Is ability grouping a valuable practice for managing student differences? What are the benefits of this approach? Does this arrangement inequitably label students? There is much discord in the research, reasoning, and opinion associated with ability grouping. Read this article to discover answers to these questions and heighten your knowledge of the advantages as well as the drawbacks of ability grouping.
Flexible grouping strategies usually include a variety of patterns for organizing instruction. Students can be clustered and reclustered using identifiable goals, activities, and needs. As decisions are made about grouping students, there are details specific to each type of group that should be reviewed. Through this document, find out more about the roles and activities assumed by teachers and students in both teacher-led and student-led groups.
Take time to view this PowerPoint presentation and you will receive a solid overview on ability grouping. Different types of ability groups are described including With-In Class Grouping, Between Class Grouping, and The Joplin Plan. Also, there is a section with suggestions for grouping that was compiled from researchers committed to managing groups to best benefit student learning.
Using the Schoolwide Cluster Grouping Model (SCGM), this book offers strategies to motivate and challenge academically gifted learners, so every student has the opportunity to reach their potential. Along with this, it provides details on how to identify students for clusters, ensure support from parents, and maintain professional development for teachers. This book could be a great addition to your school resource library.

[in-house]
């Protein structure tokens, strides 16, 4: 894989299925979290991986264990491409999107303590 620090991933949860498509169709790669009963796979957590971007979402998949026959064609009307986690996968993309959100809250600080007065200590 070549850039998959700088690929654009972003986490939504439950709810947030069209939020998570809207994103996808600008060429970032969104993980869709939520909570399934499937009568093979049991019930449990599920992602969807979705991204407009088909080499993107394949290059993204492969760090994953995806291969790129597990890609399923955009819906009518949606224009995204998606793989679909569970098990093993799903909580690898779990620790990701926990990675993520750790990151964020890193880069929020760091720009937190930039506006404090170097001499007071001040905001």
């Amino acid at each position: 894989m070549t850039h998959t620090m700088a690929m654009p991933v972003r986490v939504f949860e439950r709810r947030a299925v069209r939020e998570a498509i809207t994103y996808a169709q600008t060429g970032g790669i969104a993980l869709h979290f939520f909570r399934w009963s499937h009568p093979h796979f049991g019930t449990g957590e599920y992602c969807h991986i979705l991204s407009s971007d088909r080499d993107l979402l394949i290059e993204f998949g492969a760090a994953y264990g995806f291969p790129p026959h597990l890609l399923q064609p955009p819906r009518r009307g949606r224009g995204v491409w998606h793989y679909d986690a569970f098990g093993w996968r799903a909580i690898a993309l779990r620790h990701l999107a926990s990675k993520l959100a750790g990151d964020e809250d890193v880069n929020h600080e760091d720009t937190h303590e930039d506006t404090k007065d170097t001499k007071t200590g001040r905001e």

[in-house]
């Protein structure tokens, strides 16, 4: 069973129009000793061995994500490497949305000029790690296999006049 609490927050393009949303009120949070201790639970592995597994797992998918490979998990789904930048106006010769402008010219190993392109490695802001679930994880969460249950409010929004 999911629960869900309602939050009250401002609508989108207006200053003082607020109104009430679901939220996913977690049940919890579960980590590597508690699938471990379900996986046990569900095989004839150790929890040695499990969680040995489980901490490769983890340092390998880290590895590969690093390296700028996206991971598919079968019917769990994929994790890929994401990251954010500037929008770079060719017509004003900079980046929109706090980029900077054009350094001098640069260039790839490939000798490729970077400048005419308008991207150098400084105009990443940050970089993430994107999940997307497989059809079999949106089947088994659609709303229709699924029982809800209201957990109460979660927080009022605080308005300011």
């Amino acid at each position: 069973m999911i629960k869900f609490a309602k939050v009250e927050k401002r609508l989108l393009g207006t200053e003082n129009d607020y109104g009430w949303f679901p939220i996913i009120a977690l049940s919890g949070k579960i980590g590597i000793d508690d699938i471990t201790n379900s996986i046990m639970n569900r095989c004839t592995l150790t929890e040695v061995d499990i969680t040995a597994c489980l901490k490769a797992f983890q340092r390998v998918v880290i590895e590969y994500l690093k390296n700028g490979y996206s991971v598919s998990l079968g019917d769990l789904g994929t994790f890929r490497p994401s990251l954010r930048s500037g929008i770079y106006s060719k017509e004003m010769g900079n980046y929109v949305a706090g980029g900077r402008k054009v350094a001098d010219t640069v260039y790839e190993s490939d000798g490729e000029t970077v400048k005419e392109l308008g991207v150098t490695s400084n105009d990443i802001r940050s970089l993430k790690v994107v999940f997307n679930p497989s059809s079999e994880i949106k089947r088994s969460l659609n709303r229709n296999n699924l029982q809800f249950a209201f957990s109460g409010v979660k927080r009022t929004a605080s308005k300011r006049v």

Why does tracking or ability grouping have a negative effect size? Watch this short video and find out what Professor Hattie has to say on this topic. He is a Professor of Education and Director of the Melbourne Education Research Institute in New Zealand.
Created as part of WNYC's Radio Rookies program, this link provides an 8-minute podcast narrated by Jaimita Haskell. She is a high school student who was placed in the middle track but who wanted to be put in the upper track. She became her own advocate for moving into the upper level of instruction. Her story unveils serious problems with tracking and ability grouping, and she makes suggestions for teachers and students regarding this issue.
What does the research show about inclusion of ability groups and/or tracking? In what ways have you observed it being used or misused? What are some realistic alternatives to ability grouping? Learn more about this debate through this list of helpful resources and materials. Also, you can join in on the discussion of ability grouping by leaving comments and suggestions on this blog.